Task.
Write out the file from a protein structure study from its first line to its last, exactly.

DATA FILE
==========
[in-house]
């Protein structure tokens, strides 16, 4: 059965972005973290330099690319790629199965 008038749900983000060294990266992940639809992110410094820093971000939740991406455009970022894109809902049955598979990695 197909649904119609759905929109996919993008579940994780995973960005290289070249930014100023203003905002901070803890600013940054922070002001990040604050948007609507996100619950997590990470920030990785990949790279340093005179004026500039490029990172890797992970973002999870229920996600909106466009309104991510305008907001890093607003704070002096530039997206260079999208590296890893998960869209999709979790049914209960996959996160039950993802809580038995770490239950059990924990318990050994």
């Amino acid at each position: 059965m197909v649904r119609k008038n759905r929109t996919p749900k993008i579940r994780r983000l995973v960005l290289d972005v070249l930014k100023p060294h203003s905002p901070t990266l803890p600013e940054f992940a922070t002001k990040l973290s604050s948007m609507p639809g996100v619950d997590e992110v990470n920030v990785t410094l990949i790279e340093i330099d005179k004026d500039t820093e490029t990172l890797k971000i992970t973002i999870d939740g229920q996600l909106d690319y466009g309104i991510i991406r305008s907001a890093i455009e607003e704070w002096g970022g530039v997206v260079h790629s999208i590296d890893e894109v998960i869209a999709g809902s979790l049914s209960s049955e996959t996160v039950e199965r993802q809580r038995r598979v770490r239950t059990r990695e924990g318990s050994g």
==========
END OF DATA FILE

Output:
[in-house]
């Protein structure tokens, strides 16, 4: 059965972005973290330099690319790629199965 008038749900983000060294990266992940639809992110410094820093971000939740991406455009970022894109809902049955598979990695 197909649904119609759905929109996919993008579940994780995973960005290289070249930014100023203003905002901070803890600013940054922070002001990040604050948007609507996100619950997590990470920030990785990949790279340093005179004026500039490029990172890797992970973002999870229920996600909106466009309104991510305008907001890093607003704070002096530039997206260079999208590296890893998960869209999709979790049914209960996959996160039950993802809580038995770490239950059990924990318990050994």
């Amino acid at each position: 059965m197909v649904r119609k008038n759905r929109t996919p749900k993008i579940r994780r983000l995973v960005l290289d972005v070249l930014k100023p060294h203003s905002p901070t990266l803890p600013e940054f992940a922070t002001k990040l973290s604050s948007m609507p639809g996100v619950d997590e992110v990470n920030v990785t410094l990949i790279e340093i330099d005179k004026d500039t820093e490029t990172l890797k971000i992970t973002i999870d939740g229920q996600l909106d690319y466009g309104i991510i991406r305008s907001a890093i455009e607003e704070w002096g970022g530039v997206v260079h790629s999208i590296d890893e894109v998960i869209a999709g809902s979790l049914s209960s049955e996959t996160v039950e199965r993802q809580r038995r598979v770490r239950t059990r990695e924990g318990s050994g």